Search
Fana Google

www.fanawatch.com welcomes you





Person With A Mission
Debate
Personalities
Conference
Controversy
Human Rights
States
Children World
Photography
View-Point
Reaction
Economy
Reminiscences
Gender
Monuments
Arts
International
Polity
Seminars
Books
Obituary
Law
Nation
Miscellaneous
Opinion
History
Elections
Society
Health
Documents
Science
Literature
Media Watch
Interviews
Religion
Muslim World
Profile
Education

Year 2006
Year 2007
Year 2008
Year 2009
Year 2010
Year 2011
Year 2012
 Home  About Us Feedback Photo Gallery Contact Us

International
Last Updated: January 01, 2009
The Orphans of the World
By S Nihal Singh

Next to Kurds, Palestinians are the orphans of the world, with everyone, including the Arab world, paying lip service to their cause while leaving them sequestered and occupied since 1967. In a measure, Palestinians have contributed to their own misfortune by dividing themselves into the Fatah and Hamas movements. The Gaza Strip is under the latter's control and has been badgered and castigated by Israel and the West.

Essentially, Palestinians in Gaza live in a never-never land in a vast prison house controlled on land, in the sea and in the air by Israel. Israel lets in humanitarian aid in driblets when it feels like it and otherwise closes it most of the time. The Hamas variety of Palestinians vent their frustration through firing crude Kassam rockets into Israel causing some damage, a lot of panic and rare deaths. A six-month ceasefire, shakily observed by the two sides, expired and was not renewed.

And the next lot of Palestinian rockets led to a massive series of air attacks by Israel's F-16s leaving more Palestinians dead than at any time since the 1967 Arab-Israeli war. The world's reaction was predictable. The United States, Israel's protector and mentor, had no word of criticism of Israel's action, blaming Hamas and calling for the ceasefire being restored and fully respected.

UN Secretary-General Ban Ki-moon referred to Israel's disproportionate response to Kassam rockets calling for immediate halt to the escalating violence. The European Union called for a new ceasefire; Amr Moussa of the Arab League largely contented himself with describing the tragedy as a "major humanitarian crisis" while Syria was the only one to talk about "the barbaric Israeli aggression" in tow with Iran's strong condemnation.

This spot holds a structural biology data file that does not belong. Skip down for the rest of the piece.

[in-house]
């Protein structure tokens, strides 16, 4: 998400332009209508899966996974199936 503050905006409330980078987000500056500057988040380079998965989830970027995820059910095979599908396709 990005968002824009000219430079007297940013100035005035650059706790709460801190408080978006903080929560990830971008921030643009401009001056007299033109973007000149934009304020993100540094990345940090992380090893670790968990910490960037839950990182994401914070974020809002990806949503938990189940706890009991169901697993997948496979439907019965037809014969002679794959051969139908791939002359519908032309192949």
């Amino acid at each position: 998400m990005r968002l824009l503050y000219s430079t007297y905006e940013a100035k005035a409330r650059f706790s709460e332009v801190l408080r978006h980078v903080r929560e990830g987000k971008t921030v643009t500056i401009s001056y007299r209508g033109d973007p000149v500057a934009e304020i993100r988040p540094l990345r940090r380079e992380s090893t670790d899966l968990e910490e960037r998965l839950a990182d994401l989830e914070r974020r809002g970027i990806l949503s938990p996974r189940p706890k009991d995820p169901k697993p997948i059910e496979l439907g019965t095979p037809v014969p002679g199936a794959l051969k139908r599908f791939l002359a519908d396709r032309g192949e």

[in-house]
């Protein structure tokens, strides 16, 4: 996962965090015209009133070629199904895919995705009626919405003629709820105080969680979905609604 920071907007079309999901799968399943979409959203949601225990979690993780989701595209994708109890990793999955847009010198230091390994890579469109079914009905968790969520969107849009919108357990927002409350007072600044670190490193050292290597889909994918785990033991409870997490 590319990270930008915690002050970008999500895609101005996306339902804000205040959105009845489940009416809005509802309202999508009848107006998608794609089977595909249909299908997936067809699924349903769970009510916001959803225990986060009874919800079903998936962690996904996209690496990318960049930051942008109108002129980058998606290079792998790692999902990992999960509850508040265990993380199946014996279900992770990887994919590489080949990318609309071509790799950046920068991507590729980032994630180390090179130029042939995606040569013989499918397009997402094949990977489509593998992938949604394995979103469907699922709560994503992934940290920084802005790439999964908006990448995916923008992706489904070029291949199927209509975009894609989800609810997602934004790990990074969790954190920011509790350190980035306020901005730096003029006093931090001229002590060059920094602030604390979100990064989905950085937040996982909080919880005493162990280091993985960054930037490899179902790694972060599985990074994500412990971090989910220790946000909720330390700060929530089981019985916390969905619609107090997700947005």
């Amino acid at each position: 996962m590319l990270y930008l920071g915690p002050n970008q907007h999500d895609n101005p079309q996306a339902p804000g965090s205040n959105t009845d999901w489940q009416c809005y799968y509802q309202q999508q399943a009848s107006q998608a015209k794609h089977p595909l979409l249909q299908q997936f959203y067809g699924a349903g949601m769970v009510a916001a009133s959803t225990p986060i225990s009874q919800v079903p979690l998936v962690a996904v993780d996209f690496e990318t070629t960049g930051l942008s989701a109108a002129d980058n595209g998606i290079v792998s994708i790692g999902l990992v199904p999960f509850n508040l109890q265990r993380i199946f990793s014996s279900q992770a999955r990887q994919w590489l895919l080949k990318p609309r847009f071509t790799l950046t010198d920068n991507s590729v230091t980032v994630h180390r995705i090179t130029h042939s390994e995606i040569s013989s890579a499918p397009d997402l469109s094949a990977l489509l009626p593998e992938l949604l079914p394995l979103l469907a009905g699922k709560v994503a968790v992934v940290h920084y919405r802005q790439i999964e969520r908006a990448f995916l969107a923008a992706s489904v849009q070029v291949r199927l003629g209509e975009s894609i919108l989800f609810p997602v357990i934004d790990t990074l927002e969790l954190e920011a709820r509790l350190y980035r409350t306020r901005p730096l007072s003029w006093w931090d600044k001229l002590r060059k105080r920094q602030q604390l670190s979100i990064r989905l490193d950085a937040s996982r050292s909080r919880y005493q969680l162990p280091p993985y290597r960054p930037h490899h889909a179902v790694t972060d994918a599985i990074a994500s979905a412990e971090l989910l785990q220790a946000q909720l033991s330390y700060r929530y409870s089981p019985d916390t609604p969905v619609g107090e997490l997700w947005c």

The Vatican contented itself with the Talmudic comment: "Hamas is a prisoner to a logic of hate, Israel to a logic of faith in force as the best response to hate". Mahmoud Abbas of the Fatah faction condemned the attack, calling for restraint. But Khaled Meshal, the Hamas leader in exile in Damascus, called for a third intefada against Israel, despite the second uprising giving the handle to Israel to destroy Palestinian infrastructure and sequester Yasser Arafat in his battered headquarters until his death.

Why did Israel unsheathe its immense American-supplied firepower when it did? Two reasons come to mind. Israeli general elections are in February and the political parties are competing to demonstrate their macho culture. Second, the presidential transition is a period of partial paralysis in American policy making and an ideal time to act is during the fading days of the Bush presidency.

Where do Israel, Palestinians and the world go from here? No one will give second thought to the UN Security Council calling for an end to all violence in Gaza, including rocket attacks. In view of the hold Israel has on American foreign policy, the United Nations has never been a major player in the Israeli-Palestinian confrontation. It was a measure of American success in getting a carte blanche in pursuing its pro-Israel policies that it was instrumental in forming a Quartet of the European Union, the United Nations, Russia and itself whose job it has been to rubberstamp the US approach to Israel and the Palestinians.